A Keras example

Now that we know about Tensor shapes, their importance for neural network input layers, and how to derive the sample shape for a dataset, let’s now see if we can expand this to a real Keras model.

For this, we’ll be analyzing the simple two-dimensional ConvNet that we created in a different blog post.

Here is the code – you can find the analysis below it:

from tensorflow.keras.datasets import cifar10
from tensorflow.keras.models import Sequential
from tensorflow.keras.layers import Dense, Flatten, Conv2D
from tensorflow.keras.losses import sparse_categorical_crossentropy
from tensorflow.keras.optimizers import Adam

# Model configuration
batch_size = 50
img_width, img_height, img_num_channels = 32, 32, 3
loss_function = sparse_categorical_crossentropy
no_classes = 10
no_epochs = 25
optimizer = Adam()
validation_split = 0.2
verbosity = 1

# Load CIFAR-10 data
(input_train, target_train), (input_test, target_test) = cifar10.load_data()

# Determine shape of the data
input_shape = (img_width, img_height, img_num_channels)

# Parse numbers as floats
input_train = input_train.astype('float32')
input_test = input_test.astype('float32')

# Scale data
input_train = input_train / 255
input_test = input_test / 255

# Create the model
model = Sequential()
model.add(Conv2D(32, kernel_size=(3, 3), activation='relu', input_shape=input_shape))
model.add(Conv2D(64, kernel_size=(3, 3), activation='relu'))
model.add(Conv2D(128, kernel_size=(3, 3), activation='relu'))
model.add(Flatten())
model.add(Dense(128, activation='relu'))
model.add(Dense(no_classes, activation='softmax'))

# Display a model summary
model.summary()

# Compile the model
model.compile(loss=loss_function,
              optimizer=optimizer,
              metrics=['accuracy'])

# Fit data to model
history = model.fit(input_train, target_train,
            batch_size=batch_size,
            epochs=no_epochs,
            verbose=verbosity,
            validation_split=validation_split)

# Generate generalization metrics
score = model.evaluate(input_test, target_test, verbose=0)
print(f'Test loss: {score[0]} / Test accuracy: {score[1]}')

Specifically, we can observe:

  • That the img_width and img_height are 32. This is correct, as we’re now using a different dataset – see cifar10.load_data() – where the images are 32 x 32 pixels.
  • The value for img_num_channels was set to 3. This is also correct, because the CIFAR10 dataset contains RGB images – which have three image channels. So no 1 anymore – and our final sample shape will be (32, 32, 3).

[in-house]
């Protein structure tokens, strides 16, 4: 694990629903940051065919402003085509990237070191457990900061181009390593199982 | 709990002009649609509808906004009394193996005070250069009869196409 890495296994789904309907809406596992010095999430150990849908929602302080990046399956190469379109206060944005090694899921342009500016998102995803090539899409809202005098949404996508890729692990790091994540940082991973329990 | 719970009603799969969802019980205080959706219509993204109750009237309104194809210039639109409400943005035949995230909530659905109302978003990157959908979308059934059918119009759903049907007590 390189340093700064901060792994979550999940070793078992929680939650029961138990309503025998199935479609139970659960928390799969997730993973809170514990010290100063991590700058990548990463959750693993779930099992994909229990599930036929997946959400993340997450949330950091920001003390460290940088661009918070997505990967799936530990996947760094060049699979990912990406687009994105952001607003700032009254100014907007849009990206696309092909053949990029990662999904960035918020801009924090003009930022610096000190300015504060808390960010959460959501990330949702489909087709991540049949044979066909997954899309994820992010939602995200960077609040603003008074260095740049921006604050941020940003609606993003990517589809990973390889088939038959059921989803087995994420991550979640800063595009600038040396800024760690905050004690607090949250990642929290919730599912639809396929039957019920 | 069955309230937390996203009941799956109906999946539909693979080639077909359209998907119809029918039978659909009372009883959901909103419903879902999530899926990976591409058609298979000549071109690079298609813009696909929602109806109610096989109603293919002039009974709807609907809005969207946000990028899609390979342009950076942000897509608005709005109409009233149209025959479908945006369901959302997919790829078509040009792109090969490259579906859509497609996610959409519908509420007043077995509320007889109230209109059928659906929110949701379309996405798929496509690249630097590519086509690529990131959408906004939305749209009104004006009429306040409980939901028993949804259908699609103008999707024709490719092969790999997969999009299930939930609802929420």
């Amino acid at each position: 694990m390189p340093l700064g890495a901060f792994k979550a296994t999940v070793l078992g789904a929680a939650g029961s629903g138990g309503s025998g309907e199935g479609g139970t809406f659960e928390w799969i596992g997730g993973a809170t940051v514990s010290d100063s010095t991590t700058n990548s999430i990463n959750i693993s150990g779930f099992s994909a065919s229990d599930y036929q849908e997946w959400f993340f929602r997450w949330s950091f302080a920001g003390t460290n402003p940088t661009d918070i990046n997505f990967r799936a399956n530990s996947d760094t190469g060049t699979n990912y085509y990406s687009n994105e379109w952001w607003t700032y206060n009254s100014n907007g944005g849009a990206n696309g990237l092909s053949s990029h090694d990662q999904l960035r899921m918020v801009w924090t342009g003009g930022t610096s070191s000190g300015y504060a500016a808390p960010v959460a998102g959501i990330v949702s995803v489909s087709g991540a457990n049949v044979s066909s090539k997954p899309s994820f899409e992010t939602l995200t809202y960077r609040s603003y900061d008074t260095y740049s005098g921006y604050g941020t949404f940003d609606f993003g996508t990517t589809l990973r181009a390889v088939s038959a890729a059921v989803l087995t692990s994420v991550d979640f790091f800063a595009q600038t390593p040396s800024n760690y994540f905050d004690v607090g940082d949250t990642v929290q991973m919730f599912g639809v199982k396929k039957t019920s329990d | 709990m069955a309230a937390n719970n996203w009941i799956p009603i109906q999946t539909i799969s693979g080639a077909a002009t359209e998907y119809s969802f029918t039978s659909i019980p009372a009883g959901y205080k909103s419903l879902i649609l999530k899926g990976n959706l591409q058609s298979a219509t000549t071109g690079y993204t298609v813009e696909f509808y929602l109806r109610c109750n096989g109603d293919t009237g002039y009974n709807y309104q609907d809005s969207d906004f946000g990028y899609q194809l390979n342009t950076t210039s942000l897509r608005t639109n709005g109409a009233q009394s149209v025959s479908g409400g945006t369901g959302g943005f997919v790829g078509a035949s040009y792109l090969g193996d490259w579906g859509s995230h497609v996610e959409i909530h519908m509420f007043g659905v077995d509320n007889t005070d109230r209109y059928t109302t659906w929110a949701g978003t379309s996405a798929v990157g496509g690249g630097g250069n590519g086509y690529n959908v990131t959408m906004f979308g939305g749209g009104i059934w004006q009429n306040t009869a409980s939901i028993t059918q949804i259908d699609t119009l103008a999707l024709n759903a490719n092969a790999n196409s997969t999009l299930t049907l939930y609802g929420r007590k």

• We subsequently set the comuted input_shape as the input_shape of our first Conv2D layer – specifying the input layer implicitly (which is just how it’s done with Keras).

There we go – we can now actually determine the input shape for our data and use it to create Keras models! ๐Ÿ˜Ž


Summary

In this blog post, we’ve looked at the Keras input_shape and input_dim properties. We did so in quite a chained way, by first looking at the link between neural network input layers and the shape of your dataset – and specifically, the shape at sample level.

Additionally, we looked at the concepts of rank and shape in order to understand the foundations of a layer’s input shape / dim in the first place.

Then, we looked at how the Keras framework for deep learning implements specifying the input shape / dimension by means of the beforementioned properties. This included looking at how to determine the input shape for your dataset at dataset level, converting it into sample level shape, and subsequently using it in an actual Keras model. We provided a simple example by means of a ConvNet implementation. I really hope that it helps you build your Keras models – as I know that it’s often these simple steps that get you stuck!

If you have any questions, remarks, or other comments – feel free to drop a message in the comments section below! ๐Ÿ˜Ž I’ll happily answer and help you build your Keras model. Thank you for reading MachineCurve today and happy engineering!

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References

TensorFlow tensors. (n.d.). TensorFlow. https://www.tensorflow.org/guide/tensor#top_of_page

Keras. (n.d.). Guide to the sequential modelhttps://keras.io/getting-started/sequential-model-guide/